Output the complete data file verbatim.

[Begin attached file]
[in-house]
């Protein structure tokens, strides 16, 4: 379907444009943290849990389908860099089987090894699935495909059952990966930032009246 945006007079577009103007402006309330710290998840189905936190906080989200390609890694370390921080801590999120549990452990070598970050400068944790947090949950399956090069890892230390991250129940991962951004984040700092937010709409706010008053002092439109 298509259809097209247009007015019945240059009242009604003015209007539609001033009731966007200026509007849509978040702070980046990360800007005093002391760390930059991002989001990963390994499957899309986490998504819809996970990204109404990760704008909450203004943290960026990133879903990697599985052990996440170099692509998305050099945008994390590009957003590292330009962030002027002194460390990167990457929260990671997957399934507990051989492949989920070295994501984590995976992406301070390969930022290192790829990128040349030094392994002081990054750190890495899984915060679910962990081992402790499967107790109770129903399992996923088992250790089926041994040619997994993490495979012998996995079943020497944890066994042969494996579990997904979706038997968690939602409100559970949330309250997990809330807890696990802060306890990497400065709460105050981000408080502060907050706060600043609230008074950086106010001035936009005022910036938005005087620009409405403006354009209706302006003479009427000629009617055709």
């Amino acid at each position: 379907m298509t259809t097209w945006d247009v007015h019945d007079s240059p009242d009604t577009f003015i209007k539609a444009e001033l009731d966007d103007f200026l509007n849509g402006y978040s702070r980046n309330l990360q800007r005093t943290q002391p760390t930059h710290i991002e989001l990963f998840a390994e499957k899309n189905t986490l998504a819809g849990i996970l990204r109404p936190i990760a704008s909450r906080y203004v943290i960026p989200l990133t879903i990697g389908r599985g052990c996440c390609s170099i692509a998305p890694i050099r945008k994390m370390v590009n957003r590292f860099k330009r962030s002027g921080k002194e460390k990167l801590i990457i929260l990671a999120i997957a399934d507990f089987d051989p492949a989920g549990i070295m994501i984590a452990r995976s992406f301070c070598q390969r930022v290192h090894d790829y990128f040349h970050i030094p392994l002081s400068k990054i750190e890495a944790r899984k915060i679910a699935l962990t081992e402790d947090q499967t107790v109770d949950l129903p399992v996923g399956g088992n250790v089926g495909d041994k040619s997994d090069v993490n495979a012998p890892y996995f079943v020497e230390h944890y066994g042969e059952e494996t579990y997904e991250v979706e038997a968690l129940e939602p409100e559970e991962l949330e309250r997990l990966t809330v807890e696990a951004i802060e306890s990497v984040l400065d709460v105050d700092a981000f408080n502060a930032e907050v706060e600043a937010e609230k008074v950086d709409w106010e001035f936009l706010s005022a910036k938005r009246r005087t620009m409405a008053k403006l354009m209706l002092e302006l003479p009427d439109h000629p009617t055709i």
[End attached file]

[in-house]
């Protein structure tokens, strides 16, 4: 379907444009943290849990389908860099089987090894699935495909059952990966930032009246 945006007079577009103007402006309330710290998840189905936190906080989200390609890694370390921080801590999120549990452990070598970050400068944790947090949950399956090069890892230390991250129940991962951004984040700092937010709409706010008053002092439109 298509259809097209247009007015019945240059009242009604003015209007539609001033009731966007200026509007849509978040702070980046990360800007005093002391760390930059991002989001990963390994499957899309986490998504819809996970990204109404990760704008909450203004943290960026990133879903990697599985052990996440170099692509998305050099945008994390590009957003590292330009962030002027002194460390990167990457929260990671997957399934507990051989492949989920070295994501984590995976992406301070390969930022290192790829990128040349030094392994002081990054750190890495899984915060679910962990081992402790499967107790109770129903399992996923088992250790089926041994040619997994993490495979012998996995079943020497944890066994042969494996579990997904979706038997968690939602409100559970949330309250997990809330807890696990802060306890990497400065709460105050981000408080502060907050706060600043609230008074950086106010001035936009005022910036938005005087620009409405403006354009209706302006003479009427000629009617055709």
């Amino acid at each position: 379907m298509t259809t097209w945006d247009v007015h019945d007079s240059p009242d009604t577009f003015i209007k539609a444009e001033l009731d966007d103007f200026l509007n849509g402006y978040s702070r980046n309330l990360q800007r005093t943290q002391p760390t930059h710290i991002e989001l990963f998840a390994e499957k899309n189905t986490l998504a819809g849990i996970l990204r109404p936190i990760a704008s909450r906080y203004v943290i960026p989200l990133t879903i990697g389908r599985g052990c996440c390609s170099i692509a998305p890694i050099r945008k994390m370390v590009n957003r590292f860099k330009r962030s002027g921080k002194e460390k990167l801590i990457i929260l990671a999120i997957a399934d507990f089987d051989p492949a989920g549990i070295m994501i984590a452990r995976s992406f301070c070598q390969r930022v290192h090894d790829y990128f040349h970050i030094p392994l002081s400068k990054i750190e890495a944790r899984k915060i679910a699935l962990t081992e402790d947090q499967t107790v109770d949950l129903p399992v996923g399956g088992n250790v089926g495909d041994k040619s997994d090069v993490n495979a012998p890892y996995f079943v020497e230390h944890y066994g042969e059952e494996t579990y997904e991250v979706e038997a968690l129940e939602p409100e559970e991962l949330e309250r997990l990966t809330v807890e696990a951004i802060e306890s990497v984040l400065d709460v105050d700092a981000f408080n502060a930032e907050v706060e600043a937010e609230k008074v950086d709409w106010e001035f936009l706010s005022a910036k938005r009246r005087t620009m409405a008053k403006l354009m209706l002092e302006l003479p009427d439109h000629p009617t055709i």